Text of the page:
Wednesday, September 23, 2015

Four Mile Firefighter 10 Mile

I'm on a posting rampage, it seems, but I wanted to get a quick race report out there before all the details get blurred in my mind.

Sunday was the Four Mile (canyon) Firefighter 10-mile Race on paved and dirt roads. The race starts in Boulder and ends in Gold Hill. Races got to see beautiful scenery along the course with views of the turning trees, the mountains and the big rock formations on the side of the road.

I know these are horrible pictures of me, but they pretty much sum up how I was feeling at the finish. As you might have guessed, I was in over my head. My body was struggling from the start:


Yup, not much I can add to this.

Going into the race, I knew it would be a challenge on maybe not all but many fronts. I'm not in great shape. My mechanics are still way off, and 10 miles seems like a long, long run to me. So, naturally, I jumped in anyway. It's hard to pass up an uphill race when there are so few of them around. That probably wasn't a wise move considering the state of my body and all its twinges and aches. I gave it a shot, though.

It was a long bus ride from the finish line, where we had to park our cars, to the start. Those of us running kept talking about how long the ride down seemed. I could have sworn we were scooting down the hill for days, but it turns out it was only about 20 minutes or so.

Though the day would end up sunny and hot, the morning was cool, no cold. Most of us huddled around the fire pit near the registration table as we waited for 9 a.m. to roll around. Finally it was time to start, so we jogged up to the road and off we went with a police car leading the way.

Almost immediately, a small group broke away forming a large gap, which left me leading the second group. Unfortunately, my hamstring/hips were clicking and catching, so I didn't want to risk pushing it harder than I was, even though the racer in me hated to see that gap getting bigger. My foot was holding up better than it had in past races, though, at least at the start.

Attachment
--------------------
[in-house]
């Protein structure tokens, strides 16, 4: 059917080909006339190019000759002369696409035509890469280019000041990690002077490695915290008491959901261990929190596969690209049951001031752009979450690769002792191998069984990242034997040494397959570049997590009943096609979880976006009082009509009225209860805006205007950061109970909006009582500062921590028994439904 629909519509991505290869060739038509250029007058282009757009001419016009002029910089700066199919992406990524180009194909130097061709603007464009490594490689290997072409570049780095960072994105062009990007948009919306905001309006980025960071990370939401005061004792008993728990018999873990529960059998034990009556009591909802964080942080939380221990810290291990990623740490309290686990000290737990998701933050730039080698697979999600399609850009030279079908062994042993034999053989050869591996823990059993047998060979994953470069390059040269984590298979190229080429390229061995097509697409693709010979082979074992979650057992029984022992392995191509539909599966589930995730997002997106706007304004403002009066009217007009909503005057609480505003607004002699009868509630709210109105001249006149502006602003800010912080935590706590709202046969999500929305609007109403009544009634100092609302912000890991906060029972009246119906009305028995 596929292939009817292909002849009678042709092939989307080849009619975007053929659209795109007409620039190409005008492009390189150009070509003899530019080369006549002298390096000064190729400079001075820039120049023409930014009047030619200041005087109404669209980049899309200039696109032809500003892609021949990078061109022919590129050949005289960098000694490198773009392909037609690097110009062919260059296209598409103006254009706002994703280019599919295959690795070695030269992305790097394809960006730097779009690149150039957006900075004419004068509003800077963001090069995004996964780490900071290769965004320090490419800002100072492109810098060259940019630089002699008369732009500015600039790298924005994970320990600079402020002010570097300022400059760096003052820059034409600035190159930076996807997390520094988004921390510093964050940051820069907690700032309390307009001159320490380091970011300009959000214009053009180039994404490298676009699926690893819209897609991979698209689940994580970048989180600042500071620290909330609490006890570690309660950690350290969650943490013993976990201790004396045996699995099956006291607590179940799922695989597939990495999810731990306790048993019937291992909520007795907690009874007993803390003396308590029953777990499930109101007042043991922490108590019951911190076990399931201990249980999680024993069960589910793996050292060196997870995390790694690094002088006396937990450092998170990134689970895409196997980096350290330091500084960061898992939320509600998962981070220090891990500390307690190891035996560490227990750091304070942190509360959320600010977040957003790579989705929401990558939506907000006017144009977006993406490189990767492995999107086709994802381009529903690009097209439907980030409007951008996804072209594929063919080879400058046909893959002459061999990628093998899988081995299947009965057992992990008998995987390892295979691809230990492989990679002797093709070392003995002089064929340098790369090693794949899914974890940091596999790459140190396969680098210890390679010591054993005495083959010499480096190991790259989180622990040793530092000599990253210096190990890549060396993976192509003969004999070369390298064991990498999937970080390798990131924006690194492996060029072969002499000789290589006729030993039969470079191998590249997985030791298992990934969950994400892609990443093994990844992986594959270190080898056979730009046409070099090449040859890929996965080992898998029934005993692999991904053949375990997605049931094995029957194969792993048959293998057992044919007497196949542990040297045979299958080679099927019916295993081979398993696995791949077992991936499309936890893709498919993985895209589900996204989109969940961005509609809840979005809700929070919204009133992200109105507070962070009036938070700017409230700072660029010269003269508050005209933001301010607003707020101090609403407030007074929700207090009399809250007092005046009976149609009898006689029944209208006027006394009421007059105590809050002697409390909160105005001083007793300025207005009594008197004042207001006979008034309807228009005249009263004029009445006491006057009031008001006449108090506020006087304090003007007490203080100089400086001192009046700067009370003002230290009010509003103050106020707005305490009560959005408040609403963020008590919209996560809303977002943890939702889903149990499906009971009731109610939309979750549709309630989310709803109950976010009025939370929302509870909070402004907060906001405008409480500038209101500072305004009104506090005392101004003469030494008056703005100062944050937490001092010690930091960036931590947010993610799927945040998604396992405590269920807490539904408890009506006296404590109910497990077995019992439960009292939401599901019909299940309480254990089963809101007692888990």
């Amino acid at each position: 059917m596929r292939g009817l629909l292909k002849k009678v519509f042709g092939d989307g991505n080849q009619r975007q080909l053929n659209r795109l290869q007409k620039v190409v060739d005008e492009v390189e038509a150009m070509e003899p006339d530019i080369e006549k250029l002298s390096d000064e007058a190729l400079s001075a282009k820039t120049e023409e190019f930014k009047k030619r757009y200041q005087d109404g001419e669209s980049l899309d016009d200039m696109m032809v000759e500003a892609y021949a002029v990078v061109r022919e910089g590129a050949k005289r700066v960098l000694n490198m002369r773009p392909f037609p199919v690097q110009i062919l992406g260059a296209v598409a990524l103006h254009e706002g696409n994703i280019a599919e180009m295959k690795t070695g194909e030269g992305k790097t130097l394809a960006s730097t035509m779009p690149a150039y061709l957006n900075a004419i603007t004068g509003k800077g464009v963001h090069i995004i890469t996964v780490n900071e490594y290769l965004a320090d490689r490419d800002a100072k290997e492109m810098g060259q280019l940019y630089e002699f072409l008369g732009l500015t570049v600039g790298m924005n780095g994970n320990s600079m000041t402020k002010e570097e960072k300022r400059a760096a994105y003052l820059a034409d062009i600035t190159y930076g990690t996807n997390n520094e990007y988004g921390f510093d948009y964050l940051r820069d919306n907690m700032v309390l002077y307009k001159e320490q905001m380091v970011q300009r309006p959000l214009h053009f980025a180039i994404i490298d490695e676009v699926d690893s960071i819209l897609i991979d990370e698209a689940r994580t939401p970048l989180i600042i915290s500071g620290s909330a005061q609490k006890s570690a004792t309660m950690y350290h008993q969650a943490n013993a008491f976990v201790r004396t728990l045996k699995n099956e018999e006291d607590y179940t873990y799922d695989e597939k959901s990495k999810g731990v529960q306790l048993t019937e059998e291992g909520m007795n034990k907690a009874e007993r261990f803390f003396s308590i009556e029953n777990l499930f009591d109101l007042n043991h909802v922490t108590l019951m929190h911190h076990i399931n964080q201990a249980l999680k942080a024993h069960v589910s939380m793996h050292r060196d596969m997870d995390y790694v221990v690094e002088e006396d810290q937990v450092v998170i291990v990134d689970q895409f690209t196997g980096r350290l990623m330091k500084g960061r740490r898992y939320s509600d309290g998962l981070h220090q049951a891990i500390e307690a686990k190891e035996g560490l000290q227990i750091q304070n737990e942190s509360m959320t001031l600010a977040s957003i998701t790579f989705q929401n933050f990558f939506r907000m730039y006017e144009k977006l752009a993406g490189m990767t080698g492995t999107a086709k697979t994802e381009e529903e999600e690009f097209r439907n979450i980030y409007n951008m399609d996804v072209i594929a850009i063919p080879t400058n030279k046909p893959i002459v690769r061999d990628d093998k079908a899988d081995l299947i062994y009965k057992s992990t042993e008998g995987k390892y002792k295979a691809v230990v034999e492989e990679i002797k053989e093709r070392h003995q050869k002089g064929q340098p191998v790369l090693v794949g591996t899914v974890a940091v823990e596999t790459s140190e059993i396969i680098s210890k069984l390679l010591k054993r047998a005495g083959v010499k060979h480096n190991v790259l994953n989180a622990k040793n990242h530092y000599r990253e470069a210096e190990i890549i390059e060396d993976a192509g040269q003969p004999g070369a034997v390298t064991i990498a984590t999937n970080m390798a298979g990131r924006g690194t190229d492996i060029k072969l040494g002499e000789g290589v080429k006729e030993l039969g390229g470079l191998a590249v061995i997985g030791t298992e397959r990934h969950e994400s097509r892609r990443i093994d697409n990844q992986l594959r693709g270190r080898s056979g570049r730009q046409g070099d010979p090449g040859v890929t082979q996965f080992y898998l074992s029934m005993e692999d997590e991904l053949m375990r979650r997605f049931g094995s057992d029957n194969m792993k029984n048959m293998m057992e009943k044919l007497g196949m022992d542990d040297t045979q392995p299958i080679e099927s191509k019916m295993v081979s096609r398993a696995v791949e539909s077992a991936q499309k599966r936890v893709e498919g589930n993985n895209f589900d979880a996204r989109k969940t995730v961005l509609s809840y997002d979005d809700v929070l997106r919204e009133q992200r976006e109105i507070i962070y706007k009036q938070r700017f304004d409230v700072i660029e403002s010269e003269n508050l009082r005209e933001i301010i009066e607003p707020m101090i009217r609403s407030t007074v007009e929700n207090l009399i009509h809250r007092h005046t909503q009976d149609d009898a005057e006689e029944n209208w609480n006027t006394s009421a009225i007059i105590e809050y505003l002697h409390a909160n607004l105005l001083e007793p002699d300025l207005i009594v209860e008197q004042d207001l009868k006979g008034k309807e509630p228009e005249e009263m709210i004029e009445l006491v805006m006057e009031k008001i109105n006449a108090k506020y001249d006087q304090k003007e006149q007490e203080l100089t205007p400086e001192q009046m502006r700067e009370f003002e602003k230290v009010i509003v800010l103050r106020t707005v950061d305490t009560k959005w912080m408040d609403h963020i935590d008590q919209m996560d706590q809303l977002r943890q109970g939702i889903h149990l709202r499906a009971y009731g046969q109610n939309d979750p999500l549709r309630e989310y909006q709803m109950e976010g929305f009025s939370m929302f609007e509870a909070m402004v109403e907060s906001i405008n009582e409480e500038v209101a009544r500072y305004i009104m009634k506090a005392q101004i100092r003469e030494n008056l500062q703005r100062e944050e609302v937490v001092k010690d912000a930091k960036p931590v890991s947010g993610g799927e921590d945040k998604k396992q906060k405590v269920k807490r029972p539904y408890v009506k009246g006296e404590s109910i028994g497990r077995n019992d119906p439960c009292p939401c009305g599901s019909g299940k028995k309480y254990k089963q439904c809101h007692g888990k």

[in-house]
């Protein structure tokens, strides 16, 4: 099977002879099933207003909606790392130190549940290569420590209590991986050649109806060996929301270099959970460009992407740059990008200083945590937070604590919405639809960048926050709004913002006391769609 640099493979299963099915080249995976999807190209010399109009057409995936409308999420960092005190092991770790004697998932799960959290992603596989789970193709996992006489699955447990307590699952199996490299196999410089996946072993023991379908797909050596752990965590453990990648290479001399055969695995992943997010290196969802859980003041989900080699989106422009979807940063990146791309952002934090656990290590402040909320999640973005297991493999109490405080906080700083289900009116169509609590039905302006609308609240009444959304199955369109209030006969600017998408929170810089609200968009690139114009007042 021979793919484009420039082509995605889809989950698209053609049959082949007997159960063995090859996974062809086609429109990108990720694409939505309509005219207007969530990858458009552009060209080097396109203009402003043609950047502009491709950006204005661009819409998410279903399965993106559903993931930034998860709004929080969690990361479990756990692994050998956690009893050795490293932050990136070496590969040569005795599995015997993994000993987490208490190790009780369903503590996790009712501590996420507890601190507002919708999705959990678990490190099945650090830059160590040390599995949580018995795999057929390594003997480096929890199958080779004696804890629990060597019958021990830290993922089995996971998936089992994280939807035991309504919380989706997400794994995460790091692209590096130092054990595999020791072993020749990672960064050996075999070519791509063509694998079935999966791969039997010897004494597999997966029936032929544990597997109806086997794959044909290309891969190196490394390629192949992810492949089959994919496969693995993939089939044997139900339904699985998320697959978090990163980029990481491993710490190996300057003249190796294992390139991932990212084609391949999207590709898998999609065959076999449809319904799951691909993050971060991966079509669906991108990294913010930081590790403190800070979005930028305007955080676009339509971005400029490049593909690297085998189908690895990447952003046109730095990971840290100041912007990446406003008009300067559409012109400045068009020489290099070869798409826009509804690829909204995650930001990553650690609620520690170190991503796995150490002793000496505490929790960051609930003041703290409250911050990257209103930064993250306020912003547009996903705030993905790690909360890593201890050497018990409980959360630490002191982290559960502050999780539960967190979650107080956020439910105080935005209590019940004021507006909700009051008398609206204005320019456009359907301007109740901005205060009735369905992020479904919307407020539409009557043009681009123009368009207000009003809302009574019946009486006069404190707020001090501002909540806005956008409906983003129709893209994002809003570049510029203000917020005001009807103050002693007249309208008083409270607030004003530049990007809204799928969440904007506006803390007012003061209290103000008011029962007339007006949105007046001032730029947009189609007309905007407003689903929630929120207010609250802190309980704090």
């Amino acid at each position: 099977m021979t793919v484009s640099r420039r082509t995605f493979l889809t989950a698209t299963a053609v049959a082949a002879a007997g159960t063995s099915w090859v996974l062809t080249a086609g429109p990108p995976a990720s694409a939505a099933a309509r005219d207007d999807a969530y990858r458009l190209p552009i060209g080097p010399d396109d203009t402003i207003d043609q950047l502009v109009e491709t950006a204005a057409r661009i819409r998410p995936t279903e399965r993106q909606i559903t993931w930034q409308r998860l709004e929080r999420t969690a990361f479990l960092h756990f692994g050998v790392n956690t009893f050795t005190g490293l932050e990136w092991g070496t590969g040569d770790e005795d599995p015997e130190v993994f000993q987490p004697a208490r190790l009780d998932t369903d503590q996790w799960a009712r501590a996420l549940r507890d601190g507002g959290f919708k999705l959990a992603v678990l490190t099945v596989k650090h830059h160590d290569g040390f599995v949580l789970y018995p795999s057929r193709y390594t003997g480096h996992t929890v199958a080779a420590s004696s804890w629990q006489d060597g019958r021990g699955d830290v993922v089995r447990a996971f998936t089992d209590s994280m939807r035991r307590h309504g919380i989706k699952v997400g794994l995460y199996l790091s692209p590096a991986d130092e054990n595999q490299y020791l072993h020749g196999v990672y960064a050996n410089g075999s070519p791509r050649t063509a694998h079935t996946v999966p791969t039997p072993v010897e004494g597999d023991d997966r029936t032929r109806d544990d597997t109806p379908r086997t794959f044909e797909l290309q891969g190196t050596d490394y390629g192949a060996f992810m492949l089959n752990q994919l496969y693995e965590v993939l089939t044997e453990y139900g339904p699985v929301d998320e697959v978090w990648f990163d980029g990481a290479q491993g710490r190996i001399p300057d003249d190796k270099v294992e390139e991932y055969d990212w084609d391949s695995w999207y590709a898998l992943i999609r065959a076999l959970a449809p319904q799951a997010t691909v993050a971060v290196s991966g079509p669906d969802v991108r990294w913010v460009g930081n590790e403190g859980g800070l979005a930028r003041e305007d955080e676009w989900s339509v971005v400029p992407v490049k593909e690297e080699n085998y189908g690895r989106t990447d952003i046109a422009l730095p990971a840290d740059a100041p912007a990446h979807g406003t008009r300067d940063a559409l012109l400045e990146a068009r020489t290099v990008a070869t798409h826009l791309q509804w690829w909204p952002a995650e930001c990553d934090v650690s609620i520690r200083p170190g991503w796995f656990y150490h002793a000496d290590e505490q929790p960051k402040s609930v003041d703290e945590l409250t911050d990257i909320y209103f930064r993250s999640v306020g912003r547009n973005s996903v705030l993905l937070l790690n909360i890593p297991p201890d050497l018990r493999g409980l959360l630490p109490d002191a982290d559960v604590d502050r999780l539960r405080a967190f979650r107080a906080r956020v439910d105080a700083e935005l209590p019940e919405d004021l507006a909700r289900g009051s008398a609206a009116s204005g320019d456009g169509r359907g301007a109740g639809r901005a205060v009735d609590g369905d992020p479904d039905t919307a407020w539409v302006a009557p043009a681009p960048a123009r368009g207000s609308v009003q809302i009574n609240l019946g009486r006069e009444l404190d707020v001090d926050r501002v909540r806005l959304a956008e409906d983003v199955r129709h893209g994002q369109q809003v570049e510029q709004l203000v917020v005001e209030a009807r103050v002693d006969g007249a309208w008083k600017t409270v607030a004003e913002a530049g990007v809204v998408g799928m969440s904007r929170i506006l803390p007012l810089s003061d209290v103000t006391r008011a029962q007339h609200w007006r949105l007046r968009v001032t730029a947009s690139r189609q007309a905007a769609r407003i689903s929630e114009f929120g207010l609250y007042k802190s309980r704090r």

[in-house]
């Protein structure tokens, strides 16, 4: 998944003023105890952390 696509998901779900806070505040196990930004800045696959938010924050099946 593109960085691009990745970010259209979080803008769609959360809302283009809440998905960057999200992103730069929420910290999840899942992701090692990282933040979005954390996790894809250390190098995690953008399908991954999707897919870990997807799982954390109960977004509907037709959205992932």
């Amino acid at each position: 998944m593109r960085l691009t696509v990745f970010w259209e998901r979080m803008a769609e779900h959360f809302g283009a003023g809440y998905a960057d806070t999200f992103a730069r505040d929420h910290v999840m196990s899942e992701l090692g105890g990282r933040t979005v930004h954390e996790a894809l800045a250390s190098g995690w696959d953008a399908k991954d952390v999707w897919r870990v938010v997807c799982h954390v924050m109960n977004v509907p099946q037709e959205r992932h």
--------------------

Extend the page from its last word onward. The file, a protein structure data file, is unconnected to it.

Before we even hit mile one, the gap between the two groups was large enough for a second cop car to squeeze in between the two groups, so it made me feel like I was leading the race. Of course, I couldn't back off the pace at that point! I felt obligated to at least hold steady, but my mind went back and forth between wanting to really race and wanting to pull back and make it a fun run for my already hurting body.

I led the second pack for what seemed like a long time. One guy passed me further into the race, but I passed him back. While I was still in front, a group of cyclists cruised by us. I didn't think much of it until the last guy to pass me leaned in and shouted, "You know, it looks like you're not wearing anything under that shirt." I was shocked. Because it had been cold at the start, I wore a t-shirt with shorts. My number was pinned to my sports bra. His comment did not sit well with me. I ditched the shirt a few aid stations after that, because the temperature kept rising. His comment lingered on my brain for a while. Not cool.

At about mile six, things started to fall apart, my body, I mean. Both feet started hurting, and my hips were really locking. In an effort to relieve some of the pain, I skipped, jogged and made funny wiggly movements, hoping something would loosen up my hips and hamstrings. As much as I wanted to push myself in the last miles, my body really wouldn't allow it. It was frustrating, but I had to accept it. A few people passed me. I let them go. I knew I was right on that line and could end up with a full-blown injury if I did much more than jog.